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‘Indians happier than Americans’

India is way ahead of many developed economies, including the US and the UK, in terms of happy lives and eco-friendliness, with the country cornering the 35th spot among 143 nations.

delhi Updated: Jul 29, 2009 01:07 IST

India is way ahead of many developed economies, including the US and the UK, in terms of happy lives and eco-friendliness, with the country cornering the 35th spot among 143 nations.

The ‘Happy Planet Index (HPI)’ compiled by UK-based New Economics Foundation has placed India at the 35th position while the list is topped by Costa Rica.

The index is based on high life expectancy, high life satisfaction and ecological footprint — a measure which takes into account carbon emissions by individuals.

Going by the report, the US is at the 114th spot while the UK is better placed at 74th position.

Among the BRIC nations, Brazil and neighbouring China are ranked higher at ninth and 20th places, respectively. Russia is a distant 108th.

The survey noted that "the countries that are meant to represent successful development are some of the worst-performing in terms of sustainable well-being. The index provides a measure of the ecological efficiency with which happy and healthy lives are supported.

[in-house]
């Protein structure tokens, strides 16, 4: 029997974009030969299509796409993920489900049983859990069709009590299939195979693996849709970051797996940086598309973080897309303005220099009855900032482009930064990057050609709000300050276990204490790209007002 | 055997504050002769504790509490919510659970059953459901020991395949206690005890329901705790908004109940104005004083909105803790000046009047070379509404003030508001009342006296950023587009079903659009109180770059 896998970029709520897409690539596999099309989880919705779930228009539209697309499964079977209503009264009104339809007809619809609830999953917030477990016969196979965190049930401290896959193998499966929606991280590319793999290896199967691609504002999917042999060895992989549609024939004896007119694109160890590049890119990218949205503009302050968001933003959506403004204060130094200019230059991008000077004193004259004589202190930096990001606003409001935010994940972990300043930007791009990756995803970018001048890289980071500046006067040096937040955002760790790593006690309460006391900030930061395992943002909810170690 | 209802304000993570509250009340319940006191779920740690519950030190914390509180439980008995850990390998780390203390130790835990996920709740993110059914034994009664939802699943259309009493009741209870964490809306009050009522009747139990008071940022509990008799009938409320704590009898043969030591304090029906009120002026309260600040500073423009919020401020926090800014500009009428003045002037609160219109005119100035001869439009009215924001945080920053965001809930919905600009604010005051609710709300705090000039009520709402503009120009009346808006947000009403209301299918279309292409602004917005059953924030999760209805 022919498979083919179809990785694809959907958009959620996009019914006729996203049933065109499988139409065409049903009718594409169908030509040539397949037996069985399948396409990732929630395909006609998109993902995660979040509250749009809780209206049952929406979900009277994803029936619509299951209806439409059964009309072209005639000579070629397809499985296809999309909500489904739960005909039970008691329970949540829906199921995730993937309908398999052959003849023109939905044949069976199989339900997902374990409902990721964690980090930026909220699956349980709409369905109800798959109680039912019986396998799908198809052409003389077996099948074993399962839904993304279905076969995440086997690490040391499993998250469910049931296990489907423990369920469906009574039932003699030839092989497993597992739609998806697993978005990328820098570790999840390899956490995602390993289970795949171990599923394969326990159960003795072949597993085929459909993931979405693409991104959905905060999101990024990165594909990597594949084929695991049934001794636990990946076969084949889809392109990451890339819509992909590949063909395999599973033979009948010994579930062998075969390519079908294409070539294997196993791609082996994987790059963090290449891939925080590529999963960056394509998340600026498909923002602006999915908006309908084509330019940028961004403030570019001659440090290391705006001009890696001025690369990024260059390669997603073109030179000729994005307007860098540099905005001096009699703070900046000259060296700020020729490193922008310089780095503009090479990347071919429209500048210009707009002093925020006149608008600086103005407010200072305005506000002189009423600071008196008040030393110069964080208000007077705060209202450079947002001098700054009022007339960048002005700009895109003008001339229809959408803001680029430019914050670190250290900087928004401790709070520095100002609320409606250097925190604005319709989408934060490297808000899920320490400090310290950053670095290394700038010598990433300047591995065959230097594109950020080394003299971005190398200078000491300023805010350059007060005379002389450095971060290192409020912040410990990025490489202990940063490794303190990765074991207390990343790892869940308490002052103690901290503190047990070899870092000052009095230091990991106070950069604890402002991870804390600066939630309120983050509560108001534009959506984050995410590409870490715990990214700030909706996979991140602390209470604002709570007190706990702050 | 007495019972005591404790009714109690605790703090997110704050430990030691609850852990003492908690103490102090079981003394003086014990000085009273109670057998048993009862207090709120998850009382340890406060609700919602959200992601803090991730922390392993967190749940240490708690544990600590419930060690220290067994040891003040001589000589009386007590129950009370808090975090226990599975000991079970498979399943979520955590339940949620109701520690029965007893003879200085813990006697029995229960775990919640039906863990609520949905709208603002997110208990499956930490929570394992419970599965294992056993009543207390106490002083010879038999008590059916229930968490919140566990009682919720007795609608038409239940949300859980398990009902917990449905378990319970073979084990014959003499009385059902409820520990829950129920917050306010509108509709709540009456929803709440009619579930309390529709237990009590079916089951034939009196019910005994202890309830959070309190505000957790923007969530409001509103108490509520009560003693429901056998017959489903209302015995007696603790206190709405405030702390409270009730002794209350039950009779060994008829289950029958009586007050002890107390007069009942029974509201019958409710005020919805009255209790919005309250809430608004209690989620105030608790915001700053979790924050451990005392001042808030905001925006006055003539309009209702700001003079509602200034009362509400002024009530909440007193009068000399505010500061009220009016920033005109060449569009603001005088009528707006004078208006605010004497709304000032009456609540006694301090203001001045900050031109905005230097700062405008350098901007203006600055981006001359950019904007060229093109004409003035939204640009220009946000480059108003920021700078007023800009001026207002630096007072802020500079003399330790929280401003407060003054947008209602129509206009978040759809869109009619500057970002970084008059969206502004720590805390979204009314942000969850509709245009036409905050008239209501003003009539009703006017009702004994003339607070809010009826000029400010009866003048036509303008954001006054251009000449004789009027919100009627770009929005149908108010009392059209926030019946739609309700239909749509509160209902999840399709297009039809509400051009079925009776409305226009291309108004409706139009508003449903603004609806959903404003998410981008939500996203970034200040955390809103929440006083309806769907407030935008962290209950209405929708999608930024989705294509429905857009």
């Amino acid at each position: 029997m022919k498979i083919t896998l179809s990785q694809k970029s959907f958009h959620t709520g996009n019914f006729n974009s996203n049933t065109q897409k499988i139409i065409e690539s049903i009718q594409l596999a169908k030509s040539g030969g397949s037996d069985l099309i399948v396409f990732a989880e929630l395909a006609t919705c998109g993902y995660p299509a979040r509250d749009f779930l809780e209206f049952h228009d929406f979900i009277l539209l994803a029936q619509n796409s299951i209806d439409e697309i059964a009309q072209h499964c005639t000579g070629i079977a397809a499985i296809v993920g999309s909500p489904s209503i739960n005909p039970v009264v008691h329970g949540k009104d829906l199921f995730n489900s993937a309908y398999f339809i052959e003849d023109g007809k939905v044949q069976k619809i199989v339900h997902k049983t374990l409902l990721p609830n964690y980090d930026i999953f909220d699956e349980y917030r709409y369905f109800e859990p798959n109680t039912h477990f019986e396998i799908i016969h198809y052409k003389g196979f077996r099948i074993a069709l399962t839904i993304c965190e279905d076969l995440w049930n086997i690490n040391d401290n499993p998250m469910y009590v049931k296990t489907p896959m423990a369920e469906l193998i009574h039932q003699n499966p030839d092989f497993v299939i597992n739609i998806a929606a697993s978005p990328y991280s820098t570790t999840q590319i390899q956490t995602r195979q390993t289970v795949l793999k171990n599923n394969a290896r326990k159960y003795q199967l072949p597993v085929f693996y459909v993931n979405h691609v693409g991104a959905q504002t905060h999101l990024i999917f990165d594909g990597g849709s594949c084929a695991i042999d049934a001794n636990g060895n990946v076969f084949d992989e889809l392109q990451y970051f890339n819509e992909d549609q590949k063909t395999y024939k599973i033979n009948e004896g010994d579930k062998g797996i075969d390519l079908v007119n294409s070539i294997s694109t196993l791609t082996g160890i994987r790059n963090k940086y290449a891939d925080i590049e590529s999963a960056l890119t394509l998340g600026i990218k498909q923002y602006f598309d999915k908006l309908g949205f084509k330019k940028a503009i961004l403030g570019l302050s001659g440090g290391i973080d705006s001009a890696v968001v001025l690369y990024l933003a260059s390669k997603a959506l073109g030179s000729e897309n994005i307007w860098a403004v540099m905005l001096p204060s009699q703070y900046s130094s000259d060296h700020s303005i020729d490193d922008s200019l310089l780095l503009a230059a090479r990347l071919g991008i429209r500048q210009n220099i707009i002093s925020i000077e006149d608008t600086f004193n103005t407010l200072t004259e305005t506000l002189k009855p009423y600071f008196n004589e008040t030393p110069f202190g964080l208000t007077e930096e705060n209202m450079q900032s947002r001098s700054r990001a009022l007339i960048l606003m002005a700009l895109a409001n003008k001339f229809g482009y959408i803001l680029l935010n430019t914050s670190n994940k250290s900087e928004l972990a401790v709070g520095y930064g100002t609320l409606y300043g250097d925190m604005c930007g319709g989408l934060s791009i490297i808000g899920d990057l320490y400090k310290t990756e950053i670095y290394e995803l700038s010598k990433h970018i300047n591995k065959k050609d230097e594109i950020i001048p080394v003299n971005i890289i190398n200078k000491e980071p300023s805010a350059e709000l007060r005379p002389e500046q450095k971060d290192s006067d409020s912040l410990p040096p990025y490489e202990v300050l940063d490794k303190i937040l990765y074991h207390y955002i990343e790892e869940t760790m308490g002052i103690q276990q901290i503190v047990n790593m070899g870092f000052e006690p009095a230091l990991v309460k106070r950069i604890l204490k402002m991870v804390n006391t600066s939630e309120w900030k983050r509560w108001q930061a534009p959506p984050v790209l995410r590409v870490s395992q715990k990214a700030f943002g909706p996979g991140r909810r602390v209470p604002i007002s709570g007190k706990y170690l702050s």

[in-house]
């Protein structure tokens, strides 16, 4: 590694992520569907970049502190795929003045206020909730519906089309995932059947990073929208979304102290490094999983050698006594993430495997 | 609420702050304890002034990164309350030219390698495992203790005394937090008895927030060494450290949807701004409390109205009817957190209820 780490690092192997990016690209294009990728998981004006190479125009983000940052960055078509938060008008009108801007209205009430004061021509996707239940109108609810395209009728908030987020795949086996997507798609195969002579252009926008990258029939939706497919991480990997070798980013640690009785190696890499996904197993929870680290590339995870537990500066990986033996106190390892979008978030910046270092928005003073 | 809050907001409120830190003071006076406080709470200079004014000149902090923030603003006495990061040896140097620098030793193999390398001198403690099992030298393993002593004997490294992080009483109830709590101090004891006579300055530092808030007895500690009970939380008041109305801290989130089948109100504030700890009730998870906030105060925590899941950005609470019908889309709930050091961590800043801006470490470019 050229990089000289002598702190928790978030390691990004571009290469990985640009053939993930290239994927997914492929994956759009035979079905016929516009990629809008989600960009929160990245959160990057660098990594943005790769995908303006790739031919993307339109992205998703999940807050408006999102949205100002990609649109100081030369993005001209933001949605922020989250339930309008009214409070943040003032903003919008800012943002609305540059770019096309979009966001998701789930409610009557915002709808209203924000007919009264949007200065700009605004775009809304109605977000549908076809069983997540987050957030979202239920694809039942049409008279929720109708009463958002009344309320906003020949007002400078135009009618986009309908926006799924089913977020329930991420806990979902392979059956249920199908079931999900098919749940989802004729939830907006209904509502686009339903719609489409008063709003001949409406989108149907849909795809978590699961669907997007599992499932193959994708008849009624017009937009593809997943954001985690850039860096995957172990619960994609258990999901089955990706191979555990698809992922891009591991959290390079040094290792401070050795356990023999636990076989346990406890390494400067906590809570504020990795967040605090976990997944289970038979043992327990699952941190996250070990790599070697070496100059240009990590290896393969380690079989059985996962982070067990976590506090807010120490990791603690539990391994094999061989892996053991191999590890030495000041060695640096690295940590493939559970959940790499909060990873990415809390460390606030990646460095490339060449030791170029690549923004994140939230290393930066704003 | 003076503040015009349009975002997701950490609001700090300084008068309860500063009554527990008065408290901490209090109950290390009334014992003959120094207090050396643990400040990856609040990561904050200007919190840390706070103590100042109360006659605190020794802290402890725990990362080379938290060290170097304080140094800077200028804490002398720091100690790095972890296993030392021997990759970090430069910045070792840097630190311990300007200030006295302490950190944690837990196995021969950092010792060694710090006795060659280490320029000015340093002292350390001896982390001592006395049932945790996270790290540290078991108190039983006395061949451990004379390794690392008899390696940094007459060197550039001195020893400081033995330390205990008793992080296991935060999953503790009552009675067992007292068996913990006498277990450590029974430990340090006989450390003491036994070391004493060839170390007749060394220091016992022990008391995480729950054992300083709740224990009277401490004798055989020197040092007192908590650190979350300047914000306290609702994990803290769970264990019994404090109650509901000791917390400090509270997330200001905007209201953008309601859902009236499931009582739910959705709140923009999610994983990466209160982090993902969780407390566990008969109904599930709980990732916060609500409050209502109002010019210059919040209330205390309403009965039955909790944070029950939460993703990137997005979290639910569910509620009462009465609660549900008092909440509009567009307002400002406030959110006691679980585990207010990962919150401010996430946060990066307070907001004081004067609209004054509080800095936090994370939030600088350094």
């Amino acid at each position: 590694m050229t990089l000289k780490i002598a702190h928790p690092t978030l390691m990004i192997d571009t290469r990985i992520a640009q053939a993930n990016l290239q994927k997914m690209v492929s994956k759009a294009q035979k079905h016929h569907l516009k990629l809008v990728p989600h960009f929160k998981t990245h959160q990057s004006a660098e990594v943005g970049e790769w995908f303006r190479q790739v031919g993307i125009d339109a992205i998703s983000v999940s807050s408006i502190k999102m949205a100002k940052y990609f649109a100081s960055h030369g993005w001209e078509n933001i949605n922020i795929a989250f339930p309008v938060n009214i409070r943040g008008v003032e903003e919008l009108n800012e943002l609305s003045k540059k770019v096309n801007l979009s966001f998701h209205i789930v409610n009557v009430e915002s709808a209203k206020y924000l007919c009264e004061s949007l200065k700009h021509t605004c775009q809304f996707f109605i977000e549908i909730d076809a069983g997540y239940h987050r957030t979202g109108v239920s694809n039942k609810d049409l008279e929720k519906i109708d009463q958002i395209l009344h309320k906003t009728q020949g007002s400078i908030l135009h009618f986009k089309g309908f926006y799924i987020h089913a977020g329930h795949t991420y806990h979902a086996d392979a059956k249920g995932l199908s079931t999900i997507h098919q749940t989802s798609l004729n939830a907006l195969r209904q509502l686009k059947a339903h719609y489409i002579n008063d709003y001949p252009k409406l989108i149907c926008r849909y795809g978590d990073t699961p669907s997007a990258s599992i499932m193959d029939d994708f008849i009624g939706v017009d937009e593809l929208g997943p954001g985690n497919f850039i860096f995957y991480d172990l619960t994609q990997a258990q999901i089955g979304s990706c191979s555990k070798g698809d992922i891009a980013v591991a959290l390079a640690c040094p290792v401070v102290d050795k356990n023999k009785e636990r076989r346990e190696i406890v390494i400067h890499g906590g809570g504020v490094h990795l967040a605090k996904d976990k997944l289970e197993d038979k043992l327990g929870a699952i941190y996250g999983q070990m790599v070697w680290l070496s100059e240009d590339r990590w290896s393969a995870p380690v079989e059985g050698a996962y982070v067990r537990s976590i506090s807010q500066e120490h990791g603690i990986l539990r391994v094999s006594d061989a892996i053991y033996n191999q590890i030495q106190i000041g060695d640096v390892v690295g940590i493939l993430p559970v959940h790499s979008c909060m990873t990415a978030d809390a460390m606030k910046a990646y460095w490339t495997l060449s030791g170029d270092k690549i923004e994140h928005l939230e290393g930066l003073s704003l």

According to the report, ecological footprint of a person is a measure of the amount of land required to provide for all the resource requirements for that person, plus the amount of vegetated land required to absorb his CO2 emissions and the CO2 emissions embodied in the products he consumes.

The survey covered the countries that account for nearly 99 per cent of the world’s population. "In an age of uncertainty, society globally needs a new compass to set it on a path of real progress. The Happy Planet Index (HPI) provides that compass by measuring what truly matters to us — our well-being in terms of long, happy and meaningful lives —and what matters to the planet —our rate of resource consumption,” the report said.

The survey noted that there is actually a negative correlation between GDP growth and change in HPI scores between 1990 and 2005.